The US Food and Drug Administration pushes hospitals to streamline their process of reporting problems related to medical devices.
After receiving reports about the potential risk of using hysterectomy surgery devices, the FDA is said to be enhancing the agency’s current reporting system by determining how a medical device causes deaths or injuries. They are also looking at the possibility of forcing all hospitals to submit death and injury reports related to the issue.
The FDA is currently targeting laparoscopic morcellators following the death of a 51-year-old woman who died from uterine cancer. According to reports, the Brigham and Women’s Hospital did not report a case in which a power morcellator reportedly triggered the proliferation of cancer cells in the patient’s body. Meanwhile, the U.S. Government Accountability Office is currently conducting an investigation and will be releasing a report in January.
If you or someone you know has developed cancer after undergoing a surgery involving a power morcellator, get in touch with a lawyer from Williams Hart at (800) 220-9341.
Uterine fibroids are non-cancerous, smooth muscle tumors that form on the wall of the uterus, and they usually develop after puberty, typically after age 30. While they are usually benign, there are risks of metastasis when a power morcellator is used in surgery to remove these fibroids.
The Center for Innovative Gyn Care listed the following facts regarding uterine fibroids:
- The development of uterine fibroids in women is common, and approximately 80% of the female population has fibroids.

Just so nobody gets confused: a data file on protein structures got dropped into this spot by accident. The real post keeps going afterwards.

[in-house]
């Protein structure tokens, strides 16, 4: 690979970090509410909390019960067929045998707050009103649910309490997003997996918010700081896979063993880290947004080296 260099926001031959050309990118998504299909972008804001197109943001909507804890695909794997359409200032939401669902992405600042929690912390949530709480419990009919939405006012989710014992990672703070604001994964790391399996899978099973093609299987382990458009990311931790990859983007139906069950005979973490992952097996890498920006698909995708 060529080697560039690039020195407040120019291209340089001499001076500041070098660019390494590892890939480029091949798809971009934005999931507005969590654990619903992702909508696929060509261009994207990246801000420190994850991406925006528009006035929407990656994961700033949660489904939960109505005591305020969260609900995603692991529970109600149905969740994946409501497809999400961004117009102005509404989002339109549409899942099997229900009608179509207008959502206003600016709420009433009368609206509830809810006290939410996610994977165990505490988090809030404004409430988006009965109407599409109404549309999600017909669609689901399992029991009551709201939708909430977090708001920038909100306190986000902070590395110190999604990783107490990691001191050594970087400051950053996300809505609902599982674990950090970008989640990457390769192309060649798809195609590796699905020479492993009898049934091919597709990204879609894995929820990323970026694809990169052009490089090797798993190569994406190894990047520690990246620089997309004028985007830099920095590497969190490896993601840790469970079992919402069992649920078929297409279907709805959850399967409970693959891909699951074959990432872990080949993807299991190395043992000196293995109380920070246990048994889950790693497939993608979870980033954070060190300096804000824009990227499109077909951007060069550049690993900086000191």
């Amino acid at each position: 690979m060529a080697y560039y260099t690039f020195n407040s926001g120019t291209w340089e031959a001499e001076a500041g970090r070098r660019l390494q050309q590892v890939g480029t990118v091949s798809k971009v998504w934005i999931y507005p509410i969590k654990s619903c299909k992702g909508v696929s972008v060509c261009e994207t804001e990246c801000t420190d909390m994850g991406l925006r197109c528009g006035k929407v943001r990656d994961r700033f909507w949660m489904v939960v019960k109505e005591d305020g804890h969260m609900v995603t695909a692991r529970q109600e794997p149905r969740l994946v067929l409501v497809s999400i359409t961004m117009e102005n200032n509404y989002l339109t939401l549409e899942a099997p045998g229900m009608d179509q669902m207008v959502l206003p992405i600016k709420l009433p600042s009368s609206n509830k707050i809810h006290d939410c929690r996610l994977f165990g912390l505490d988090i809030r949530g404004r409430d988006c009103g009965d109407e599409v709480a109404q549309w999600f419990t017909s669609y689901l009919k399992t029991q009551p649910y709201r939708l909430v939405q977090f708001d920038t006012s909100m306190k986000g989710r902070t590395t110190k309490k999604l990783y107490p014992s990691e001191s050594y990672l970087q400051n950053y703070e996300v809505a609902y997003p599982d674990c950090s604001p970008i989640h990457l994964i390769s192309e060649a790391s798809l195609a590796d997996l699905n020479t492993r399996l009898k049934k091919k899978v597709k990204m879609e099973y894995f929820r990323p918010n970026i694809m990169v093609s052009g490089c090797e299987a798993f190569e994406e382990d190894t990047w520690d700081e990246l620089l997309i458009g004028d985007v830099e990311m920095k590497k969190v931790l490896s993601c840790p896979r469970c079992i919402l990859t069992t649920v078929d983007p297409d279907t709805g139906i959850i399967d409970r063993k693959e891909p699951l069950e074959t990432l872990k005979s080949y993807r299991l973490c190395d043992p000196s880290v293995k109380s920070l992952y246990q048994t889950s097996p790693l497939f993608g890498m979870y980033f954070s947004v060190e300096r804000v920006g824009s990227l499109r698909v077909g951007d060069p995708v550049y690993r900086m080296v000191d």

- Uterine fibroids, also called leiomyomas, are not relative to the risk of uterine cancer.
- The growth of uterine fibroids is generally unpredictable. It may be fast or slow or stay the same. They may grow significantly or shrink.
- About 1 in 1000 women has the risk of leiomyosarcoma, a rare form of cancer.
While uterine fibroids are not dangerous, power morcellation (the breaking down of large tissue into small fragments) may spread these cells throughout the body and put the patient at risk of leiomyosarcoma.
If you think you have suffered from the side effects of a power morcellator, please discuss your case with our lawyers at Williams Hart. Call us today at (800) 220-9341.
Non-cancerous, smooth muscle tumors that develop on the walls of the uterus are called uterine fibroids. Generally, uterine fibroids are harmless and are not associated with the risk of uterine cancer; however, there are cases where the use of a power morcellator in surgery spreads the fibroids throughout the body and creates the risk that these cells will metastasize into a rare cancer called leiomyosarcoma.
Here are the symptoms of uterine fibroids, according to Mayo Clinic:
- Long menstrual periods (seven days or more)
- Heavy menstruation
- Pain and pressure on the pelvis
- Frequent urination